quince apple crumble with star anise

Happiness on rainy November days: a warm and comforting crumble with fruit. Now is the time to cook with quinces. You can find them at farmers’ markets and the better grocery stores. Or maybe you are, like us, lucky enough to know someone with a quince tree in his or her backyard. The quince is not an easy fruit though: it’ll take some time to clean and cook. But it’s rewarding in many ways: at room temperature quinces keep well for weeks while filling the room with a floral aroma; because of their high-pectin content they’re also ideal for preserves (see for example our quince paste and quince aioli), and they have their own unique somewhat tropical taste which complements a wide variety of dishes. When I lived in the US I sometimes made this quince crumble, or crisp, with apple and star anise. The ultimate November dessert, if you’d ask me.

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Serves 4
Action Time: 10 minutes + 40-50 minutes cooking time + resting

2 quinces
3 tbsp sugar
3 apples (about 1 lb/450 g), peeled and cubed
4 whole star anise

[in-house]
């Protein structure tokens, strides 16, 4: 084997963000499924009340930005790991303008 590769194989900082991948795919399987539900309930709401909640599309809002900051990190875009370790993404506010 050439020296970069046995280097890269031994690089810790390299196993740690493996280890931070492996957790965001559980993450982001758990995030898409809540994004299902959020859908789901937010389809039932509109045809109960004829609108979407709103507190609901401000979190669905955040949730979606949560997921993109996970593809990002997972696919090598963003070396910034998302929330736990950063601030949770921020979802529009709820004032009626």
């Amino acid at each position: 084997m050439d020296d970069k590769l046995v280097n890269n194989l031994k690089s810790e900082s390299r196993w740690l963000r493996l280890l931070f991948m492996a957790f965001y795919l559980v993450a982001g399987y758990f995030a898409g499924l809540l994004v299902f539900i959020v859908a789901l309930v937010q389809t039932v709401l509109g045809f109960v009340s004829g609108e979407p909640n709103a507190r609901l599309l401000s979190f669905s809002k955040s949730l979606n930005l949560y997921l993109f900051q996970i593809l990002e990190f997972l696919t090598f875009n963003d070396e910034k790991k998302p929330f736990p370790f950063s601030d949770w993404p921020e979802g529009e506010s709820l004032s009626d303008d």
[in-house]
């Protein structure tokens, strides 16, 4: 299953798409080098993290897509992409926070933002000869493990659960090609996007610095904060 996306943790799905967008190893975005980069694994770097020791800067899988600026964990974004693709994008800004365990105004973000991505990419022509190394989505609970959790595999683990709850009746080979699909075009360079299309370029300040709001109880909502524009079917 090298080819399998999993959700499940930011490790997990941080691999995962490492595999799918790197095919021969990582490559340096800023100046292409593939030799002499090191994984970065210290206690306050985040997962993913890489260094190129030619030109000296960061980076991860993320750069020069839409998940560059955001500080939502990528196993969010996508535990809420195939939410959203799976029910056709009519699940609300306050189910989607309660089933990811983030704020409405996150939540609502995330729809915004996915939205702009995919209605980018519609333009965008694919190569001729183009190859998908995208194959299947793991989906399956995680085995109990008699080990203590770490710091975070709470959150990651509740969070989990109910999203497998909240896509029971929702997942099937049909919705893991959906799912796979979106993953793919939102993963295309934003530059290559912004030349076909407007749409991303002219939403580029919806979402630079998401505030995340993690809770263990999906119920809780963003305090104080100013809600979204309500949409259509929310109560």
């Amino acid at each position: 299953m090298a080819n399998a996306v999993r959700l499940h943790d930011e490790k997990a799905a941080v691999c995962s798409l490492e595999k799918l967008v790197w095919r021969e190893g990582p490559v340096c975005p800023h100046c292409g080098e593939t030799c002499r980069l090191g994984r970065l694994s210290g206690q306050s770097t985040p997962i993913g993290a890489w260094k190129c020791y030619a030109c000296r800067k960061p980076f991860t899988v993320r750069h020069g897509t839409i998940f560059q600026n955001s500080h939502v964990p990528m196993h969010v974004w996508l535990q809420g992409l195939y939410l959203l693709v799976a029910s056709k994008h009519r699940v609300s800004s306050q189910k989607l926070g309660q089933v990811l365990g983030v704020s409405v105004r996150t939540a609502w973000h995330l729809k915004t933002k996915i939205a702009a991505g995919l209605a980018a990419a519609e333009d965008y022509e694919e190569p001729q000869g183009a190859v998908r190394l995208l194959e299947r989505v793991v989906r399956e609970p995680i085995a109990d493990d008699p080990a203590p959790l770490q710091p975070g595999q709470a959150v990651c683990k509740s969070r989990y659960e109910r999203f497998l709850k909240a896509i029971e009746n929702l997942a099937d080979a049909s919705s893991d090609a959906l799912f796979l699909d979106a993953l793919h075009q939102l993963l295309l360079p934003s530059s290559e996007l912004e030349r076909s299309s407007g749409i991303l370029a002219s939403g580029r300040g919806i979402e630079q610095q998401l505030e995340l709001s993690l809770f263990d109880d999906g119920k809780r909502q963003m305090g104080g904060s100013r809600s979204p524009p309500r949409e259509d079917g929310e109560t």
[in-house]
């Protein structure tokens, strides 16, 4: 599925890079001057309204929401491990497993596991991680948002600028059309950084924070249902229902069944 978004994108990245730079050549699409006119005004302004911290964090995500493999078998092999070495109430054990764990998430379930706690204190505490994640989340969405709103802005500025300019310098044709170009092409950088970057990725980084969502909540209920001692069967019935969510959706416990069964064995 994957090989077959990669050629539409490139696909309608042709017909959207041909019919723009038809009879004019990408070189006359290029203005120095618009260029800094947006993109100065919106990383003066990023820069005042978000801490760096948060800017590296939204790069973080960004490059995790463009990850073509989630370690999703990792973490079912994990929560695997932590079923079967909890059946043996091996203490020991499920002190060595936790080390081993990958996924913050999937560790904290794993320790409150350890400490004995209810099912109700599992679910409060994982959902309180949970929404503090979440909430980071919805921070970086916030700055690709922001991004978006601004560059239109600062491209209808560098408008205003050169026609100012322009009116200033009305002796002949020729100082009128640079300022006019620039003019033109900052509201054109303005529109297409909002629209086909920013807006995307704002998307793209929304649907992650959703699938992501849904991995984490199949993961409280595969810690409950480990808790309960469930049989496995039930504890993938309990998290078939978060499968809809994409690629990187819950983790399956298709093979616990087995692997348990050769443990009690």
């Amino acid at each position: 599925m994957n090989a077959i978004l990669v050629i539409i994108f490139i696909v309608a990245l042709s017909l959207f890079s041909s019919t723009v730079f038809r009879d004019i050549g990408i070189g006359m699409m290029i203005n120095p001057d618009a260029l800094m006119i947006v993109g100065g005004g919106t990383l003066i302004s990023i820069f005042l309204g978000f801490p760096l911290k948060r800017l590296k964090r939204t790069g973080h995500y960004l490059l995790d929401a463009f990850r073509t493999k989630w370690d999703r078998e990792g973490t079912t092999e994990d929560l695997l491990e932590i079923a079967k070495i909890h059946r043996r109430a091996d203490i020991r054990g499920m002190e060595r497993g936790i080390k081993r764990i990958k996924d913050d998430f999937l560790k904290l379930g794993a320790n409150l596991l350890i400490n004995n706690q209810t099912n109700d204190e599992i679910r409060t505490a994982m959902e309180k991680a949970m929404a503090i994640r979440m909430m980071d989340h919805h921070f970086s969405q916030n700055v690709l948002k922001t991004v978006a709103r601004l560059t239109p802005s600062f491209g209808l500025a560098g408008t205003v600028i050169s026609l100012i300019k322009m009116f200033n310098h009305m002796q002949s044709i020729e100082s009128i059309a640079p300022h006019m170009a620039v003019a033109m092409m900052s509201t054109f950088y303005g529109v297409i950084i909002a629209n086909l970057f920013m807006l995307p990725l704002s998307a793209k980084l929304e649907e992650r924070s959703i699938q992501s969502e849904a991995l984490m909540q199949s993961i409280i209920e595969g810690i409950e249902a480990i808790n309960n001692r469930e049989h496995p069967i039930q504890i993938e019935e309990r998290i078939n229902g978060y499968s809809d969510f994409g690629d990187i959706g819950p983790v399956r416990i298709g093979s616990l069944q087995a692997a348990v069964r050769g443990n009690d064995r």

powdered sugar (optional), to dust

For the crumble topping:
1/3 cup/2 oz/ 60 g nuts (like almonds and hazelnuts), chopped
2.5 oz/75 g spelt flour
2 oz/70 g sugar
½ tsp ground star anise
½ tsp ground cinnamon
5 tbsp/70 g cold butter, cubed

Extra: 4 small ovenproof dishes

1. First make the crumble topping. In a bowl, mix the nuts with the flour, sugar, star anise, cinnamon and a pinch of salt. Add the butter and work it with your fingertips into flour mixture until it comes together and is crumbly (not sandy). Chill for at least 30 minutes.

2. Quarter the quinces. Peel and core the quinces and cut them into pieces. Place the pieces in a saucepan with 1 tbsp sugar and cover with water. Bring to a boil and let the quince pieces cook for about 15-20 minutes until they are soft. Strain the quinces and mix them with the apple and 2 tbsp sugar.

3. Preheat the oven to 375°F/190°C. Pile fruit into the small baking dishes and top with the crumble. Bake for 25-30 minutes until the topping is golden brown and the fruit is bubbling. Remove from the oven and let stand for several minutes. Dust with powdered sugar if you like. Serve with whipped cream or vanilla ice cream. And don’t eat the whole star anise ;)

Crumble topping
Make a double amount of the topping and freeze it, so you’ll always have a dessert ready when surprise guests knock on your door. Put the frozen crumble topping on the fruit right before baking.

Grind your own spices for ultimate flavor. Use 1-2 star anise for this recipe.

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2 Comments on quince apple crumble with star anise

  1. Susanne
    November 22, 2015 at 5:53 am (8 years ago)

    Oh quince and star anise my prefered autumn combination!

  2. Tal Maes
    November 22, 2015 at 11:58 am (8 years ago)

    Yes it’s like a marriage made in heaven :)!

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